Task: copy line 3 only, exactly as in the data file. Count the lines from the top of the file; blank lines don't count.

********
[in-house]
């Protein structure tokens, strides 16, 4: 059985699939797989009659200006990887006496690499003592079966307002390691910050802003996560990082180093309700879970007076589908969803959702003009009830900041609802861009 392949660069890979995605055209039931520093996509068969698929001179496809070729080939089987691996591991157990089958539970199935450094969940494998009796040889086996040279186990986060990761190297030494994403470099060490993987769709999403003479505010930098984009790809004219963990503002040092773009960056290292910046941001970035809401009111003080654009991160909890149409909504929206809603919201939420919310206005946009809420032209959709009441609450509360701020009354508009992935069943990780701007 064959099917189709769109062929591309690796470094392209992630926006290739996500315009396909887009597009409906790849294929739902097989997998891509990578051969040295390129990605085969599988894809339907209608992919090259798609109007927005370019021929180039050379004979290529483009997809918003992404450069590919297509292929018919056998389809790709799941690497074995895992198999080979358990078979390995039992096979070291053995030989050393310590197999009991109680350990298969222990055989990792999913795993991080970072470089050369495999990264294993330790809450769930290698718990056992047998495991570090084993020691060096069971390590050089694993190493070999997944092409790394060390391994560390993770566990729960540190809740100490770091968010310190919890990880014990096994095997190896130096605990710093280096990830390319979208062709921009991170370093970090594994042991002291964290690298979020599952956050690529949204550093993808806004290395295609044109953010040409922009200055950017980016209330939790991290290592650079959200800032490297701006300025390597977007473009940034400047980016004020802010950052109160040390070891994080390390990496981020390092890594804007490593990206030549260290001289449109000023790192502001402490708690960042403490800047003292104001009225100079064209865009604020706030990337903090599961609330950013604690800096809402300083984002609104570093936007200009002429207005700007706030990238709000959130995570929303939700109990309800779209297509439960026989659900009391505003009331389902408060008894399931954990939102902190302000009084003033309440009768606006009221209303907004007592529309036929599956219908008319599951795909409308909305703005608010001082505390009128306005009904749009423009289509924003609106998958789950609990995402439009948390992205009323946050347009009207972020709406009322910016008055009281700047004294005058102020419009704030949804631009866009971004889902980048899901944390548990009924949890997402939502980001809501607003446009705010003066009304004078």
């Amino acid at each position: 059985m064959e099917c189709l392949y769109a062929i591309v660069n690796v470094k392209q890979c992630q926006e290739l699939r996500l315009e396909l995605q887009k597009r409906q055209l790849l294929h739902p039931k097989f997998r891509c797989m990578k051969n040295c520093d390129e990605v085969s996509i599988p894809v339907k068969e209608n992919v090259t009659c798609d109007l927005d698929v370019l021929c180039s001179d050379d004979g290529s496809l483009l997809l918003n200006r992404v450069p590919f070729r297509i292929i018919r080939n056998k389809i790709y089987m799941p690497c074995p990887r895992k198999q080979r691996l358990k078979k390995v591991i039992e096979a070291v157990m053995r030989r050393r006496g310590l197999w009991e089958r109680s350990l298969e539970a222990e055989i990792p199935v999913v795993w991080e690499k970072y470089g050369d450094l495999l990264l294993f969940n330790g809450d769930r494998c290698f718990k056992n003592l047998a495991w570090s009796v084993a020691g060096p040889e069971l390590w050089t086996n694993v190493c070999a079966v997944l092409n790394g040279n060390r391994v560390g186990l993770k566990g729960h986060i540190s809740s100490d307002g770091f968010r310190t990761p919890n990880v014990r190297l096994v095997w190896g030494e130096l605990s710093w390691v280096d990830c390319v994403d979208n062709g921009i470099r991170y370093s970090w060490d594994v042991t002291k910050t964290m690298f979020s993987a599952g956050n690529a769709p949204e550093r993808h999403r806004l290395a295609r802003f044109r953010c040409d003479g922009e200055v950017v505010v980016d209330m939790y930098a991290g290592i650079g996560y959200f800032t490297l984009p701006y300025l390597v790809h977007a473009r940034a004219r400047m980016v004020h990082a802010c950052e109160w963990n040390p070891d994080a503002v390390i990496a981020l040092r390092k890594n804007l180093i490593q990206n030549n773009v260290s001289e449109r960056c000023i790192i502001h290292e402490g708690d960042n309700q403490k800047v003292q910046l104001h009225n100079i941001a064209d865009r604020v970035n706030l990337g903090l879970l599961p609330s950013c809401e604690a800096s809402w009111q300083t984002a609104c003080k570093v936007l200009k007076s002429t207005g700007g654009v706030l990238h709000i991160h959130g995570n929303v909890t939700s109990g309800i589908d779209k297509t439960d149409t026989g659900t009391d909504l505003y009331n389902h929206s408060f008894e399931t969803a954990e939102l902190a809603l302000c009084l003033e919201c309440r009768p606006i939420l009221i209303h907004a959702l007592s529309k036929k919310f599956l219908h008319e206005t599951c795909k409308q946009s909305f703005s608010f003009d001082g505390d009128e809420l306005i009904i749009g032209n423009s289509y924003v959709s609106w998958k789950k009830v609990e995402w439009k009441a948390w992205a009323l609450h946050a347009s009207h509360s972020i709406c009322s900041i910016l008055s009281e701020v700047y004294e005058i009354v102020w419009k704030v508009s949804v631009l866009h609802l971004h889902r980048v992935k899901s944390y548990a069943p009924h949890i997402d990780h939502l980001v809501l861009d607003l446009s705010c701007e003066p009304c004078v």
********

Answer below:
């Amino acid at each position: 059985m064959e099917c189709l392949y769109a062929i591309v660069n690796v470094k392209q890979c992630q926006e290739l699939r996500l315009e396909l995605q887009k597009r409906q055209l790849l294929h739902p039931k097989f997998r891509c797989m990578k051969n040295c520093d390129e990605v085969s996509i599988p894809v339907k068969e209608n992919v090259t009659c798609d109007l927005d698929v370019l021929c180039s001179d050379d004979g290529s496809l483009l997809l918003n200006r992404v450069p590919f070729r297509i292929i018919r080939n056998k389809i790709y089987m799941p690497c074995p990887r895992k198999q080979r691996l358990k078979k390995v591991i039992e096979a070291v157990m053995r030989r050393r006496g310590l197999w009991e089958r109680s350990l298969e539970a222990e055989i990792p199935v999913v795993w991080e690499k970072y470089g050369d450094l495999l990264l294993f969940n330790g809450d769930r494998c290698f718990k056992n003592l047998a495991w570090s009796v084993a020691g060096p040889e069971l390590w050089t086996n694993v190493c070999a079966v997944l092409n790394g040279n060390r391994v560390g186990l993770k566990g729960h986060i540190s809740s100490d307002g770091f968010r310190t990761p919890n990880v014990r190297l096994v095997w190896g030494e130096l605990s710093w390691v280096d990830c390319v994403d979208n062709g921009i470099r991170y370093s970090w060490d594994v042991t002291k910050t964290m690298f979020s993987a599952g956050n690529a769709p949204e550093r993808h999403r806004l290395a295609r802003f044109r953010c040409d003479g922009e200055v950017v505010v980016d209330m939790y930098a991290g290592i650079g996560y959200f800032t490297l984009p701006y300025l390597v790809h977007a473009r940034a004219r400047m980016v004020h990082a802010c950052e109160w963990n040390p070891d994080a503002v390390i990496a981020l040092r390092k890594n804007l180093i490593q990206n030549n773009v260290s001289e449109r960056c000023i790192i502001h290292e402490g708690d960042n309700q403490k800047v003292q910046l104001h009225n100079i941001a064209d865009r604020v970035n706030l990337g903090l879970l599961p609330s950013c809401e604690a800096s809402w009111q300083t984002a609104c003080k570093v936007l200009k007076s002429t207005g700007g654009v706030l990238h709000i991160h959130g995570n929303v909890t939700s109990g309800i589908d779209k297509t439960d149409t026989g659900t009391d909504l505003y009331n389902h929206s408060f008894e399931t969803a954990e939102l902190a809603l302000c009084l003033e919201c309440r009768p606006i939420l009221i209303h907004a959702l007592s529309k036929k919310f599956l219908h008319e206005t599951c795909k409308q946009s909305f703005s608010f003009d001082g505390d009128e809420l306005i009904i749009g032209n423009s289509y924003v959709s609106w998958k789950k009830v609990e995402w439009k009441a948390w992205a009323l609450h946050a347009s009207h509360s972020i709406c009322s900041i910016l008055s009281e701020v700047y004294e005058i009354v102020w419009k704030v508009s949804v631009l866009h609802l971004h889902r980048v992935k899901s944390y548990a069943p009924h949890i997402d990780h939502l980001v809501l861009d607003l446009s705010c701007e003066p009304c004078v």